The car as we have known it for the last century is dead

‘The moment the car died for me’

‘The moment the car died for me’

The car as we have known it for the last century is dead; if you don’t believe me head to a playgroup near you, writes Alec Marsh

I may have arrived late to the party, behind all the environmentalists and lavender-growing pollinator obsessives, but at about 11am on Wednesday last, I realised that the car was dead.

My son, just two and a quarter, was playing with a red, yellow and blue Fisher Price garage: you know the one – you may have played with it too once: three floors, with a lift at one side and spiral shoot delivering the cars back to the ground floor at the other. With this set up, though, there was something extra: a plastic petrol pump in canary yellow, replete with tube, and nozzle.

There’s nothing like a bit of alienation, as the great Marxist German impresario Bertolt Brecht knew better than most, to breath discordance into an otherwise accepted reality of daily life. The presence of this tiny plastic petrol pump on a child’s toy was suddenly estranging of reality in a way that, say, a toy car just wasn’t. And somehow, to me, it presence was a gross affront. Such an affront that had the toy shop my son had been playing with moments before – bashing the noisy till to his heart’s content – been selling plastic packets of cigarette I doubt it would have bothered me more.

Why on earth would I want my son to play at decanting litres upon litres of petroleum or worse still, the frankly Jurassic substance that we call diesel, when, in fact, in his bright future, he will probably be able to charge his car up electrically with greater convenience than it currently takes you or me to revive an iPhone.

And more than this, in that blink of an eye, the tiny canary yellow plastic pump showed me how awful the whole business is; how appallingly wasteful and inefficient the economic ecosystem of petroleum is. It also brought crushingly home how fundamentally it represents the passing era of the American century, an era that to some degree will forever be associated with this specific piece of equipment: the humble petrol pump, rather as the Victorian era may be with the tea clipper, perhaps, or a Dickensian urchin.

The sheer bovine magnitude of it all struck me: the ferrying around vast quantities of vile oil – on tankers and lorries and so forth – only then to fill our cars with it, and then carry it around by the gallon as we cheerily pollute the air we breathe with it, having first done something so utterly crude as having burned it. The more you think about it the more medieval it becomes.

So here it is: the car as we have known it is dead, and I saw it on Wednesday, courtesy of a tiny plastic petrol pump.

Already manufacturers will be banned from selling new petrol and diesel-powered cars from 2040 in Britain and France, so we know that the game is over for gasoline longterm. Already Tesla, and now Jaguar with its new (and well-regarded) I-PACE show that the future is here.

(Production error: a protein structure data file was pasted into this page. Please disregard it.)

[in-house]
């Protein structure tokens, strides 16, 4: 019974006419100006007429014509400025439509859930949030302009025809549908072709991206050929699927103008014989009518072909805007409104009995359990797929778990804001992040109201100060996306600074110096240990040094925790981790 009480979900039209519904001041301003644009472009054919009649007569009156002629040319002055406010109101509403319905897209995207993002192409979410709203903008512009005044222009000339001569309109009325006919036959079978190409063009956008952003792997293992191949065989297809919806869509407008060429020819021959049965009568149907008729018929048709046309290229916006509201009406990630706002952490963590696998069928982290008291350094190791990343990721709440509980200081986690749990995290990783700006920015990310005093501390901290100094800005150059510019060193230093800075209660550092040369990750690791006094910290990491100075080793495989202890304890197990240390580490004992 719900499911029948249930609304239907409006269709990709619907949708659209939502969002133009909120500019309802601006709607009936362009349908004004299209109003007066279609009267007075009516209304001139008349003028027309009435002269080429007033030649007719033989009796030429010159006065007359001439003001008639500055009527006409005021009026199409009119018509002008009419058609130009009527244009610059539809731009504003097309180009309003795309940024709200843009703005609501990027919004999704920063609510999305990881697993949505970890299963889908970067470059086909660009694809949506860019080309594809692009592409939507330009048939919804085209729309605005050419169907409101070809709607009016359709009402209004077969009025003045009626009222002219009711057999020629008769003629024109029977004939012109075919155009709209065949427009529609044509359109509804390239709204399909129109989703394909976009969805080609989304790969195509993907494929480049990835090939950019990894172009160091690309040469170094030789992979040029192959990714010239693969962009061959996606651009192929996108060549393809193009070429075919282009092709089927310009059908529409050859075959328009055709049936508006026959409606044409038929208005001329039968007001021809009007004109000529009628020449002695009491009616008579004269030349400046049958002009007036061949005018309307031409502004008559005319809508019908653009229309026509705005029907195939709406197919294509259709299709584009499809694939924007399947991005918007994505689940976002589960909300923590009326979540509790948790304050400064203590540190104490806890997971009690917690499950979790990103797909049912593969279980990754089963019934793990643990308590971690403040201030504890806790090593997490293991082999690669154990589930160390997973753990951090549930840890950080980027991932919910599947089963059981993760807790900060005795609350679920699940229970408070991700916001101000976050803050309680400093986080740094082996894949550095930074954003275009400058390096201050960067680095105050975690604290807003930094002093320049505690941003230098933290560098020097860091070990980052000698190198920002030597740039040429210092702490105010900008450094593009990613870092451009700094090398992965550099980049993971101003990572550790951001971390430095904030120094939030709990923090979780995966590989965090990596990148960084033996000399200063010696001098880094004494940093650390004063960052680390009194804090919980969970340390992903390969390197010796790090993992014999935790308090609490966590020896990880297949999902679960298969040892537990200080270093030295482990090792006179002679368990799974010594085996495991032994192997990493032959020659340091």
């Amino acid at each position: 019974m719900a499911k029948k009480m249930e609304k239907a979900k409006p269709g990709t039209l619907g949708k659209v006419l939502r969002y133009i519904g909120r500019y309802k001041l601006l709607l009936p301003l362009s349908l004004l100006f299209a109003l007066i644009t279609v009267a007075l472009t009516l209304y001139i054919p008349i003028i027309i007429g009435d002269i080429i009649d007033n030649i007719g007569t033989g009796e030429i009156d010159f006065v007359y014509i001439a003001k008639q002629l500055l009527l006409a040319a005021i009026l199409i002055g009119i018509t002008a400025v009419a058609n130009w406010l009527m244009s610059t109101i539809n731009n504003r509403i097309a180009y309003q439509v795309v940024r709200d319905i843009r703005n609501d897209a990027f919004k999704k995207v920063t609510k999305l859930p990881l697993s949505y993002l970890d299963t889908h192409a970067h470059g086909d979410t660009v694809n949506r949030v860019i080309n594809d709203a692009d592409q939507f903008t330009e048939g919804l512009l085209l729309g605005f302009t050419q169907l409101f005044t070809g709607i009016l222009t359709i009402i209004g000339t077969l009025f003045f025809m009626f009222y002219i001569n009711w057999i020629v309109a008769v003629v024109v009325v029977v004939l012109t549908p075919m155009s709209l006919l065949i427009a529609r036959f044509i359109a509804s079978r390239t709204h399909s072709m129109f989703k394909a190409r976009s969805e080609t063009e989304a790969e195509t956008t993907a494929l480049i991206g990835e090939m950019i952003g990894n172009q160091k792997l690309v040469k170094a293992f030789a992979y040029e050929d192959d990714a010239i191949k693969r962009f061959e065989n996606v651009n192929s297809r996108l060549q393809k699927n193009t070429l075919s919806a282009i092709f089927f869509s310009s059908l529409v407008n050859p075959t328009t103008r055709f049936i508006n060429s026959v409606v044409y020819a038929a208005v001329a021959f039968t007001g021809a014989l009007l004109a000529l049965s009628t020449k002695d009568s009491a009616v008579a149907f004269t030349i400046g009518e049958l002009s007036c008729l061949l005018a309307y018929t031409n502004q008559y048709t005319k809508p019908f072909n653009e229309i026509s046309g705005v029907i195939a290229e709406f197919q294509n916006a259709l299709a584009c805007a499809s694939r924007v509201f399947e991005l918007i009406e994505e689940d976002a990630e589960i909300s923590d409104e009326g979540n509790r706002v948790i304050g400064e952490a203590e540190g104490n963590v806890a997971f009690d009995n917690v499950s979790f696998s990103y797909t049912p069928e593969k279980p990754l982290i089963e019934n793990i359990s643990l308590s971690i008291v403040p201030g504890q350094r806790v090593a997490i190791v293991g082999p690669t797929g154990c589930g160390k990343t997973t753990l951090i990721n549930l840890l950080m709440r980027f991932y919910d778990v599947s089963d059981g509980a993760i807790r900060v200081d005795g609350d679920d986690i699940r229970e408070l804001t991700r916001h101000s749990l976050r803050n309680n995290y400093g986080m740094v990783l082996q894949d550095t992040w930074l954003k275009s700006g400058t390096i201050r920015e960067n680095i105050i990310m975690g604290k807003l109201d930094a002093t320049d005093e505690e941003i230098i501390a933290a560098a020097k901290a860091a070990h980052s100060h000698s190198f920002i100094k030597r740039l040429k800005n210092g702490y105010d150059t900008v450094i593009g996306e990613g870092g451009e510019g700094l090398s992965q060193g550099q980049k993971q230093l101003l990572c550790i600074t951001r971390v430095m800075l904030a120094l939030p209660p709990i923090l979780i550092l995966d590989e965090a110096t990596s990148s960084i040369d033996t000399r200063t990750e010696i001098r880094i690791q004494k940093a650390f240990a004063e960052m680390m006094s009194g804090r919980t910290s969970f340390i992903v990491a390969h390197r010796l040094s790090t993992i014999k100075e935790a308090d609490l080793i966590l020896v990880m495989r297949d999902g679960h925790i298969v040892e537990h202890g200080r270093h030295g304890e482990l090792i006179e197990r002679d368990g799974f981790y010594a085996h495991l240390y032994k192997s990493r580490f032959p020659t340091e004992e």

But the future arrives quicker than we think, and it hadn’t dawned on me just how antediluvian the whole shooting match of petroleum was. It is a vast wobbling jelly on the brink of an audacious collapse:  the business of getting it out of the ground, refining it and everything else – all the way to it spilling out of the end of a nozzle on a BP or Esso forecourt near you, and likely as not onto your trousers too – is about to change for good.

And once you can see the end in life, once you know the end, then the days are numbered. And once they are numbered what has been, what was, can sometimes becomes gross and tainted. Consider the world as accepted prior to the Weinstein scandal. #MeToo is going to happen to oil-driven cars before you know it.

Because what might have been forever –  think yourself into the mind, say, of a young British colonial officer in India in the 1930s – is immediately doomed by the appearance of a known obsolescence. To contemplate the end of the Raj was to acknowledge and hasten its inevitability.

What will happen to the 8,400 petrol stations in Britain, and the tens of thousands who work in them and their supply chains, can only be guessed at. And that doesn’t touch on the millions worldwide. But we’ll still need charging points; and charging takes time, so the best guess is that there will be coffee shops or fast food outlets to accompany them. They at least will make for a distracting addition to the toy garages of the future, one perhaps that my grandchildren will enjoy. Meantime, I know that my hitherto prized Volvo, Jurassic-powered as it is, will almost certainly be the last internal combustion-engined car I ever own. And frankly good riddance. As it had been observed, oil is too valuable to burn.

Alec Marsh is editor of Spear’s



 

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